Wednesday, September 29, 2010

Doodling in a Copy of Guarini's "Il Pastor Fido"

frontispiece and title page
Battista Guarini, Il Pastor Fido=The Faithful Shepherd: a pastorall / written in Italian by Baptista Gvarini, a knight of Italie ; and now newly translated out of the originall. 
London : Printed by R. Raworth, M DC XLVII [1647].
[12], 223 p. : ill., port. ; 20 cm.
Translated by Richard Fanshawe.

Renaissance Center copy is in later (18th-century?; a signature dated 1660 is partially trimmed) calf (rebacked; inner hinges cracked; all before B2 and 2F2-4 detached; some worm damage to outer margins, which occurred before the current binding); extensive scribblings on several leaves at front and at back, including drawings and names, presumably of owners: John Penrose (title page; dated both 1647 and 1660); Bernard Penrose (2F4v; dated 1704; and on V3v and X4v, undated); Thomas Penrose (front free endpaper; and V1v, dated 1701; and 2F4v, dated 1708); Francis Penrose ((a)2v, undated; and as "Frank Penrose" on M2r, undated); Edward Penrose (F3r and 2F4v; undated); Margarett Penrose, James Lake, and Robert Olivier (all 2F4v, undated); John James Sampson (2E4v; undated). 
Although a number of my posts on early modern manuscript annotation characterize the practice as a serious affair, practiced by diligent scholars or readers deeply invested in their reading material, one can't ignore the frivolous act of doodling as one of the most common forms of book annotation. Children and bored students (both in the early modern and modern periods) frequently doodled in the blank leaves of their books, both as a form of writing practice ("pen trials") and no doubt to alleviate the boredom of tedious classroom lessons.

The subject of this post is the most copiously doodled book in our collection, a 1647 English translation of Guarini's Il Pastor Fido. The play is well known as one of the first tragicomedies ever written and its author's writings on the genre influenced a number of early seventeenth-century English playwrights. Beaumont and Fletcher's plays Philaster and The Faithful Shepherdess are both indebted to Guarini's experimentation with tragicomedy.

But this post isn't about tragicomedy, it's about doodling, copious doodling. This particular copy's title page and frontispiece (in addition to the blank recto of the frontispiece leaf) bear a complex layering of pen trials, drawings, tracings, signatures, and sums, stemming from the ownership of nine different people in the seventeenth and eighteenth centuries (many of them from the Penrose family).

 Let's begin with the frontispiece leaf:

recto of frontispiece leaf
Perhaps the most obvious items of note on this page are the amateurish drawings, one of which is clearly a tracing of the frontispiece on the other side of the leaf. Probably in imitation of the fairly decent tracing job, a second would-be artist (undoubtedly a child) has added a second rendition of Guarini's face, upon which a third illustrated figure leans. A number of pen trials and other forms of handwriting practice litter the page, including the strange, owl-like forms in the bottom left-hand corner, clearly intended to train writing students in the formation of specific pen strokes. The page also contains (in no particular order) sums, transcriptions of the book's title, an armorial drawing, the initials of Baptista Guarini, and a line from an unidentified text.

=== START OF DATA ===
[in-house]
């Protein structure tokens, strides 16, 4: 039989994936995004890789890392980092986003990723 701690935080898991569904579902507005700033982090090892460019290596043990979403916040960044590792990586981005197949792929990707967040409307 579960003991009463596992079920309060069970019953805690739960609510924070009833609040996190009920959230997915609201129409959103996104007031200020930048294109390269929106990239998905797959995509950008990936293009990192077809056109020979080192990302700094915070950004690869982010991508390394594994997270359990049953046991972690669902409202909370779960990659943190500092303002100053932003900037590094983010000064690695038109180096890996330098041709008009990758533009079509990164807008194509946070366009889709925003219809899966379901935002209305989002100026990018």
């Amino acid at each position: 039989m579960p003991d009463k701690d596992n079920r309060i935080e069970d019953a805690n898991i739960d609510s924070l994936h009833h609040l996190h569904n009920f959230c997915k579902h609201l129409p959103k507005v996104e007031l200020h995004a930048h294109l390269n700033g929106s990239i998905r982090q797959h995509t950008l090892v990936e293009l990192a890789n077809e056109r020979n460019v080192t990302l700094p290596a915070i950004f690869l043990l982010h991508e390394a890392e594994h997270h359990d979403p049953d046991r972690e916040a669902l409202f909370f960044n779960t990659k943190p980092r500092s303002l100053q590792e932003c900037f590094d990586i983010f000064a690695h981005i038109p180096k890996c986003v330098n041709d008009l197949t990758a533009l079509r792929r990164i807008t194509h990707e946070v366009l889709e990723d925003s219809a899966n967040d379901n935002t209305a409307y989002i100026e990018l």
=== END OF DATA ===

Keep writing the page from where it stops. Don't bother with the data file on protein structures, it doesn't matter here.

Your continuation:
Of course the frontispiece itself supplied the image for the tracing, and in its margin another annotator has drawn a couple fairly accurate human heads.

detail of margin on frontispiece leaf: drawings of heads
The title page contains a number of different sorts of doodles, including many items seen on the reverse page (a transcription of the book's title and another armorial drawing, for instance). The amateur drawing also continues with several images of birds and wings, apparently drawn by the same person responsible for the human figure on the reverse side of the leaf. One of the title page annotators has copied "London" from the book's imprint, writing it in both English and Latin. Another has written a number of early capital "block" letters (several "B"s, and "E," and an "H").

title page
There are also plenty of signatures on the title page and elsewhere in the book, identifying a total of nine different owners or readers from various time periods. One of the most interesting ownership marks elects not to use the typical signature for self-identification, but instead the rebus, that strange admixture of words, letters, and images we usually associate with children's literature.

detail of ownership rebus

As part of the witty, playful, and sometimes secretive literary culture of the day, writers could adopt the rebus as a way not only to mask their identities, but also to playfully incorporate text and image into the presentation of their names. If you haven't already figured it out, this rebus reads "T [Pen] [Rose]," or Thomas Penrose, one of the many owners identified elsewhere in the book. The rebus incorporates the Tudor Rose into an interesting amalgam of local (the Penrose family) and national identity, and I suspect its form was passed down through the family for some time. The illustration of the pen drawing the rose, albeit clearly appropriate for someone named "Penrose," is also interesting in light of the many drawings and pen marks displayed in this book, since it depicts the very material processes responsible for the doodling. Along with my earlier post on children's annotation, this example clearly demonstrates a relationship between the book and reader based less on serious intellectual engagement than on casual and playful interaction with a material object.

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